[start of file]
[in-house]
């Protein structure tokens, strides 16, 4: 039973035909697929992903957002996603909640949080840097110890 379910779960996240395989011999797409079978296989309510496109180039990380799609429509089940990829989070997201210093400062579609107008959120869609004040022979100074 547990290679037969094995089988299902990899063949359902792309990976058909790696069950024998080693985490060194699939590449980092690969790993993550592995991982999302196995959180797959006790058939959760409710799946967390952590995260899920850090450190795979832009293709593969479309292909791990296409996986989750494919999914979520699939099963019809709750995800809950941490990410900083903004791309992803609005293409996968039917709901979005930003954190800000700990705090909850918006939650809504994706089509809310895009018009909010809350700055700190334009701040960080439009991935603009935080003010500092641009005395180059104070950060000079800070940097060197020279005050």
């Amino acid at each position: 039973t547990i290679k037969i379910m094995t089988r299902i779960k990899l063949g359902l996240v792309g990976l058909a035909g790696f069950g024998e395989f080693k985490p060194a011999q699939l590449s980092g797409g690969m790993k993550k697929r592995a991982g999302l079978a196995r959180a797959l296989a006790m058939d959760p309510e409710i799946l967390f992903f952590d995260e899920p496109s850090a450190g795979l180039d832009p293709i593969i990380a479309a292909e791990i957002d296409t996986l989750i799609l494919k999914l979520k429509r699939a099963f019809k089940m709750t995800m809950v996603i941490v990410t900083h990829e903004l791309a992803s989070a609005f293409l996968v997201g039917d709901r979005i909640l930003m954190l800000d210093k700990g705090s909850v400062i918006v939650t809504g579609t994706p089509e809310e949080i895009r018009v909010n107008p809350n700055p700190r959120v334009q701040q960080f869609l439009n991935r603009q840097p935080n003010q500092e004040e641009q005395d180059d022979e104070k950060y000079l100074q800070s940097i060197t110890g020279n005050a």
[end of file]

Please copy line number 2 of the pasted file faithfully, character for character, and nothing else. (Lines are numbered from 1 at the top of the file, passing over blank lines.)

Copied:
């Protein structure tokens, strides 16, 4: 039973035909697929992903957002996603909640949080840097110890 379910779960996240395989011999797409079978296989309510496109180039990380799609429509089940990829989070997201210093400062579609107008959120869609004040022979100074 547990290679037969094995089988299902990899063949359902792309990976058909790696069950024998080693985490060194699939590449980092690969790993993550592995991982999302196995959180797959006790058939959760409710799946967390952590995260899920850090450190795979832009293709593969479309292909791990296409996986989750494919999914979520699939099963019809709750995800809950941490990410900083903004791309992803609005293409996968039917709901979005930003954190800000700990705090909850918006939650809504994706089509809310895009018009909010809350700055700190334009701040960080439009991935603009935080003010500092641009005395180059104070950060000079800070940097060197020279005050």